Sir Edward Elgar set to music three of Binyon's poems ("The Fourth of August", "To Women", and "For the Fallen", published within the collection "The Winnowing Fan") as The Spirit of England, Op. 80, for tenor or soprano solo, chorus, and orchestra (1917). His setting of "For the Fallen" sparked some controversy as it was published shortly after another setting of the same poem by the composer Cyril Rootham. Neither composer was responsible for this, and Elgar initially offered to withdraw but was persuaded to continue by the literary and art critic Sidney Colvin and by Binyon himself.
"They shall grow not old..." was set to music by Douglas Guest in 1971, and has become a well-known feature of choral services on Remembrance Sunday. Nottingham-based composer Alex Patterson also wrote a setting of the text in 2010. The text of For the Fallen has also been set by Mark Blatchly for treble voices, organ and trumpet (which plays The Last Post in the background).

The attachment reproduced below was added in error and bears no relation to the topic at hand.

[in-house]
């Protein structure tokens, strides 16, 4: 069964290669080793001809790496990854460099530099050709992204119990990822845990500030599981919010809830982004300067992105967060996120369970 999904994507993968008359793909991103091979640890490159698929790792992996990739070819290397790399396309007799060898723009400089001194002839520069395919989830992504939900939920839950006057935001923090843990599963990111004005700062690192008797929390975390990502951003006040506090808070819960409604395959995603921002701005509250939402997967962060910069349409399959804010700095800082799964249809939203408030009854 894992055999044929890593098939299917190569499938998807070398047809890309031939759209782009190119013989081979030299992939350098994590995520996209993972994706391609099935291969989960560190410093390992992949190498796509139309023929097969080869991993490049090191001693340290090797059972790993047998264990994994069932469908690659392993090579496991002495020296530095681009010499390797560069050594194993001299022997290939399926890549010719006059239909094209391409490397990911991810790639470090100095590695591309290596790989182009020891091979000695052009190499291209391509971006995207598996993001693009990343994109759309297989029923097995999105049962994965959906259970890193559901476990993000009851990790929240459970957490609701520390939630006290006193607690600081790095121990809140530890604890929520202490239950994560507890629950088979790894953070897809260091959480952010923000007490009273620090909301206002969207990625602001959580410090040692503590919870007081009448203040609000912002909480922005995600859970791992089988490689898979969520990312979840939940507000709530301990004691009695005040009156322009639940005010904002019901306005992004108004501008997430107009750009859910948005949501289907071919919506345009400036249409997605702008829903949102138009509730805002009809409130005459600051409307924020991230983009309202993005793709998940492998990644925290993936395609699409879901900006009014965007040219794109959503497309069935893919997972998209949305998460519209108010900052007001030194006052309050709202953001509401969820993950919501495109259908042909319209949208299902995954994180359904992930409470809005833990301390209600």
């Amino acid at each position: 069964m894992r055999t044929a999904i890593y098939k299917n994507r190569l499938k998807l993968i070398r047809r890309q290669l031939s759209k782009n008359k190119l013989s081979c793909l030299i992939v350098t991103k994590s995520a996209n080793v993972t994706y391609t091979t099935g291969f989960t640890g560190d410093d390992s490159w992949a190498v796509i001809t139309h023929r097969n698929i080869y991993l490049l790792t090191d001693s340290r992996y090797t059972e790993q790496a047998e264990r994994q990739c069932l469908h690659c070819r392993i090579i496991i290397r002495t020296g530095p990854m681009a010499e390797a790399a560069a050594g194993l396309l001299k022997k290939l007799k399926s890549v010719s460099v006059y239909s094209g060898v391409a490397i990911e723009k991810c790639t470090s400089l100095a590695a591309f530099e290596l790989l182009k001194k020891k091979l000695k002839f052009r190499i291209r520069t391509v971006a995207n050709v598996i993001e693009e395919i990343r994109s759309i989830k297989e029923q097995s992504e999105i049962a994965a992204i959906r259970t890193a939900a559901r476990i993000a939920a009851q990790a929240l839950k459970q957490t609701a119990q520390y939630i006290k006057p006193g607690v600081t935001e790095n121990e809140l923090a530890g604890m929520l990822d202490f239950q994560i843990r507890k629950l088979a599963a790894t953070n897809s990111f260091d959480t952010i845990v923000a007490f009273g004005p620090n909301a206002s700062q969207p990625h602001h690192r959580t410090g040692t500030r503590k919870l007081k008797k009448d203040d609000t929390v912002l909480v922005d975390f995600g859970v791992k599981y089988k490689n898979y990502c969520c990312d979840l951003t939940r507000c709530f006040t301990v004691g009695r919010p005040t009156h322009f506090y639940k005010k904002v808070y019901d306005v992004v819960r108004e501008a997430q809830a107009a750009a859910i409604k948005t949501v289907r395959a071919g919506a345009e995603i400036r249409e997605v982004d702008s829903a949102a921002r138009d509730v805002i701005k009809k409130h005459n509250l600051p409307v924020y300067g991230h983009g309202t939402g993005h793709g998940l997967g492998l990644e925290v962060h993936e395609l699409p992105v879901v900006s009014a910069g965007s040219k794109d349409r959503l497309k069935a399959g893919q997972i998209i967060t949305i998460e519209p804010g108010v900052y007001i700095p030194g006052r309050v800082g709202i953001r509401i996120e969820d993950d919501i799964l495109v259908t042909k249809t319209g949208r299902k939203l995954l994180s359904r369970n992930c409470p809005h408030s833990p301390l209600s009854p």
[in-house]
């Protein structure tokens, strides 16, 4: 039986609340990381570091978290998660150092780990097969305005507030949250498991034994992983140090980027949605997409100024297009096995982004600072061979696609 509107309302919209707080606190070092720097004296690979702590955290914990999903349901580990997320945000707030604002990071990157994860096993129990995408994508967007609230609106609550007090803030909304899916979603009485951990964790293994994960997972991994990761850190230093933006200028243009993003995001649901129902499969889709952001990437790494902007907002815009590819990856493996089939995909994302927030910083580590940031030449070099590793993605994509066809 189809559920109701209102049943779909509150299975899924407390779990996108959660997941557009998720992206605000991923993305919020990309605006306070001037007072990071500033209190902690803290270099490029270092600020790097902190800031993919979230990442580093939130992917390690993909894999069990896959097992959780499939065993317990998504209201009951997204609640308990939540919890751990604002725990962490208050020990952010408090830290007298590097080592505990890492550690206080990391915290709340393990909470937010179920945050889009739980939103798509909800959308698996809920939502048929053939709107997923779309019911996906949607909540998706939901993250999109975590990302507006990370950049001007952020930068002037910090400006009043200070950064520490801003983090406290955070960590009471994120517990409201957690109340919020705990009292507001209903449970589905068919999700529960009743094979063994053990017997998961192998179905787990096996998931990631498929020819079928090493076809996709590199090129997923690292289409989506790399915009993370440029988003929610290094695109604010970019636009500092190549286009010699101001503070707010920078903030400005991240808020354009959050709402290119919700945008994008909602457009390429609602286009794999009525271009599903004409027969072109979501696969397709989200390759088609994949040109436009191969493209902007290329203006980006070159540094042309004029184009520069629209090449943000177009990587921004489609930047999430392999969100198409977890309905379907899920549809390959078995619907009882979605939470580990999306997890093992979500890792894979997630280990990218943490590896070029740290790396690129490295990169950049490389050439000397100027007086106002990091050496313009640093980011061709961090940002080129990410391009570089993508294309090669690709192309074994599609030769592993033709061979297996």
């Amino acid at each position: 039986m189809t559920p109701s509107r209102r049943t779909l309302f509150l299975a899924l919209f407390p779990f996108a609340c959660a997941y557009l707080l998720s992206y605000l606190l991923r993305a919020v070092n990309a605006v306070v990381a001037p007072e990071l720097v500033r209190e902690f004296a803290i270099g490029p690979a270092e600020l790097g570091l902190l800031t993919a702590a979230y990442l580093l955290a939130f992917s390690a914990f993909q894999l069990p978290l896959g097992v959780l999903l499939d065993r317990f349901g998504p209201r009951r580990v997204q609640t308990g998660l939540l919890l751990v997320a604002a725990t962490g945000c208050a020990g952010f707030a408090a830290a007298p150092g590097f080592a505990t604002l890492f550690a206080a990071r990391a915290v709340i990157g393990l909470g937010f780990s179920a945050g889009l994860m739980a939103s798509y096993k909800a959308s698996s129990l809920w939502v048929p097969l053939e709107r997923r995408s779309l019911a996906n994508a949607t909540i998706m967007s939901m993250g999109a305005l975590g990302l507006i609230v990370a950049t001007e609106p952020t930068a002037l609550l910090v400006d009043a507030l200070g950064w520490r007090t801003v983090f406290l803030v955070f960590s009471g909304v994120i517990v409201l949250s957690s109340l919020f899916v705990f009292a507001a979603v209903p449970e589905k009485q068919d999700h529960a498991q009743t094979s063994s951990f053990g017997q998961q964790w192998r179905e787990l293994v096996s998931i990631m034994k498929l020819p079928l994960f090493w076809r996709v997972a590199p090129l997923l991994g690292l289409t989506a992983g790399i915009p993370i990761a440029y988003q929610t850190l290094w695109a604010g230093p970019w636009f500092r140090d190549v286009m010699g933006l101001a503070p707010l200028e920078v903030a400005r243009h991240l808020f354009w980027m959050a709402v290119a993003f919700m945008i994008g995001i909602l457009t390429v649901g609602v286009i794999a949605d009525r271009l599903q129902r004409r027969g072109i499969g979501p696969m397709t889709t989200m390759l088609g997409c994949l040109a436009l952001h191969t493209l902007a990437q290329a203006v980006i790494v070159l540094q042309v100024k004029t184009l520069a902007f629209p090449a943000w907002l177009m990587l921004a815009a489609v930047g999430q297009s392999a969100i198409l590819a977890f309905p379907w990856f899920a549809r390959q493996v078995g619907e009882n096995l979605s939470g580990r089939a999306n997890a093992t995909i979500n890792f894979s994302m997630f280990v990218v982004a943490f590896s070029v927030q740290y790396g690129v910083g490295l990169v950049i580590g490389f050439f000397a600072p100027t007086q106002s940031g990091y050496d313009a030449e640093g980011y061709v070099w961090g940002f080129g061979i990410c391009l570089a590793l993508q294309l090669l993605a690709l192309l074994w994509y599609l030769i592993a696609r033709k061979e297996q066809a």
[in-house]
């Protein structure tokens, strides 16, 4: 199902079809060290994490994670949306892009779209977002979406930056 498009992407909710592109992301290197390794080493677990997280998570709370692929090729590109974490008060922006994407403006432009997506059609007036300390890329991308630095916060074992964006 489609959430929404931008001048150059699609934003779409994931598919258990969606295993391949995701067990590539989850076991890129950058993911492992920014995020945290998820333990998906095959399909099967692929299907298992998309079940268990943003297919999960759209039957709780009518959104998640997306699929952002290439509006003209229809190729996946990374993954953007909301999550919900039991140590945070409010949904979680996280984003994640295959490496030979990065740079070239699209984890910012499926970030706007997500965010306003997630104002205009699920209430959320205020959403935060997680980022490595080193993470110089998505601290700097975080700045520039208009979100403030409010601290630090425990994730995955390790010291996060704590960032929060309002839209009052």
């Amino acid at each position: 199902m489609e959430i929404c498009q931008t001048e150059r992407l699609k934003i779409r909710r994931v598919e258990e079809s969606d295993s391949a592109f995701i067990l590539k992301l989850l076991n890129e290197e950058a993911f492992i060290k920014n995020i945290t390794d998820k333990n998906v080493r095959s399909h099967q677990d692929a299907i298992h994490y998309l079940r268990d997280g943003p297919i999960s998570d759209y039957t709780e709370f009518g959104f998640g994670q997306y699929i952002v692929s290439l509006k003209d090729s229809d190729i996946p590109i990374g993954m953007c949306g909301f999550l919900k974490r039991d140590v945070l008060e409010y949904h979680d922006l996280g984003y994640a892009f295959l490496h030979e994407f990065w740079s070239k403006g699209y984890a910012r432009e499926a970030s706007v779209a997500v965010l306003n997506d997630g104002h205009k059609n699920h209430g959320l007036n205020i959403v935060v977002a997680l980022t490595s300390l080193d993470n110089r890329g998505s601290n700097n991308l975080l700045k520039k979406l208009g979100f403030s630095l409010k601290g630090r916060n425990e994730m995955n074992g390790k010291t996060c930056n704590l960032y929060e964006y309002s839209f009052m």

Time of our Darkness, the title of a novel by South African author Stephen Gray, is a reference to the last two lines of For the Fallen: 'As the stars that are starry in the time of our darkness, To the end, to the end they remain.'
Artists Rifles, a CD audiobook published in 2004, includes a reading of For the Fallen by Binyon himself. The recording itself is undated and appeared on a 78 rpm disc issued in Japan. Other Great War poets heard on the CD include Siegfried Sassoon, Edmund Blunden, Robert Graves, David Jones and Edgell Rickword.
Read more about this topic: Ode Of Remembrance
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